But even after this success, opinions differed as to the significance of the ultraviolet divergences in quantum field theory. Many thought—and some still do think—that what had been done was just to sweep the real problems under the rug. And it soon became clear that there was only a limited class of socalled “renormalizable” theories in which the infinities could be eliminated by absorbing them into a redefinition, or a “renormalization,” of a finite number of physical parameters. (Roughly speaking, in renormalizable theories, no coupling constants can have the dimensions of negative powers of mass. But every time we add a field or a spacetime derivative to an interaction, we reduce the dimensionality of the associated coupling constant. So only a few simple types of interaction can be renormalizable.) In particular, the existing Fermi theory of weak interactions clearly was not renormalizable. (The Fermi coupling constant has the dimensions of [mass]2.) The sense of discouragement about quantum field theory persisted into the 1950s and 1960s.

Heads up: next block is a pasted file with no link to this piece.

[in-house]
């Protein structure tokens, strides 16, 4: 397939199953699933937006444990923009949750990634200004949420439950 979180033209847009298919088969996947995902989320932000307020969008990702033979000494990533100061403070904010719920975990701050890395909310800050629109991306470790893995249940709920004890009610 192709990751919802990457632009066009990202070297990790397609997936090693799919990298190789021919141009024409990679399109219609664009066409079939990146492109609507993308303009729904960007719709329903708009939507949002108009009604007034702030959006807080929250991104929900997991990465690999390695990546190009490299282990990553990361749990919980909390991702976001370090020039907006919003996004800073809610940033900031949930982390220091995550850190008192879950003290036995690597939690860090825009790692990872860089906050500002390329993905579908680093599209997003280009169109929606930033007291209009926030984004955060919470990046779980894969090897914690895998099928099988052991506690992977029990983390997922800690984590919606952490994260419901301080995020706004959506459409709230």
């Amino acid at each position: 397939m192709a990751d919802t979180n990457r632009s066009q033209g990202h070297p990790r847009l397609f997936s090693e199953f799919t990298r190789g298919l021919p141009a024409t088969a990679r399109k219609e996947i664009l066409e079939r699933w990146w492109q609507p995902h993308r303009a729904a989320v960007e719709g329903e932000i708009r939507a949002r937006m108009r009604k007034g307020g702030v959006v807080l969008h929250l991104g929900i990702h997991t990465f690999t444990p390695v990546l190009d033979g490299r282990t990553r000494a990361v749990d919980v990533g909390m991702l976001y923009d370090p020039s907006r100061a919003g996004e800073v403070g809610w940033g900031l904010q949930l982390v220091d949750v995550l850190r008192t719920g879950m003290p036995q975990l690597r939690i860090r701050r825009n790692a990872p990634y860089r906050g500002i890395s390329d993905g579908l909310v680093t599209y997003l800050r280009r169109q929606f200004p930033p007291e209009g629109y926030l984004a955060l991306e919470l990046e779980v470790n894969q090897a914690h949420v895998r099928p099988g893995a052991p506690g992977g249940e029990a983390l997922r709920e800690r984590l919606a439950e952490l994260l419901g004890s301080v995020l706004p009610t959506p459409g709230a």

I learned about renormalization theory as a graduate student, mostly by reading Dyson’s papers. [19] From the beginning, it seemed to me to be a wonderful thing that very few quantum field theories are renormalizable. Limitations of this sort are, after all, what we most want, not mathematical methods which can make sense of an infinite variety of physically irrelevant theories, but methods which carry constraints, because these constraints may point the way toward the one true theory. In particular, I was impressed by the fact that quantum electrodynamics could, in a sense, be derived from symmetry principles and the constraints of renormalizability; the only Lorentz invariant and gauge invariant renormalizable Lagrangian for photons and electrons is precisely the original Dirac Lagrangian of QED. Of course, that is not the way Dirac came to his theory. He had the benefit of the information gleaned in centuries of experimentation on electromagnetism and, in order to fix the final form of his theory, he relied on ideas of simplicity (specifically, on what is sometimes called minimal electromagnetic coupling). But we have to look ahead to try to make theories of phenomena which have not been so well studied experimentally, and we may not be able to trust purely formal ideas of simplicity. I thought that renormalizability might be the key criterion, which also, in a more general context, would impose a precise kind of simplicity on our theories and help us to pick out the one true physical theory out of the infinite variety of conceivable quantum field theories. As I will explain later, I would say this a bit differently today, but I am more convinced than ever that the use of renormalizability as a constraint on our theories of the observed interactions is a good strategy. Filled with enthusiasm for renormalization theory, I wrote my PhD thesis under Sam Treiman in 1957 on the use of a limited version of renormalizability to set constraints on the weak interactions, [20] and a little later, I worked out a rather tough little theorem [21] which completed the proof by Dyson [19] and Salam [22] that ultraviolet divergences really do cancel out to all orders in nominally renormalizable theories. But none of this seemed to help with the important problem of how to make a renormalizable theory of weak interactions.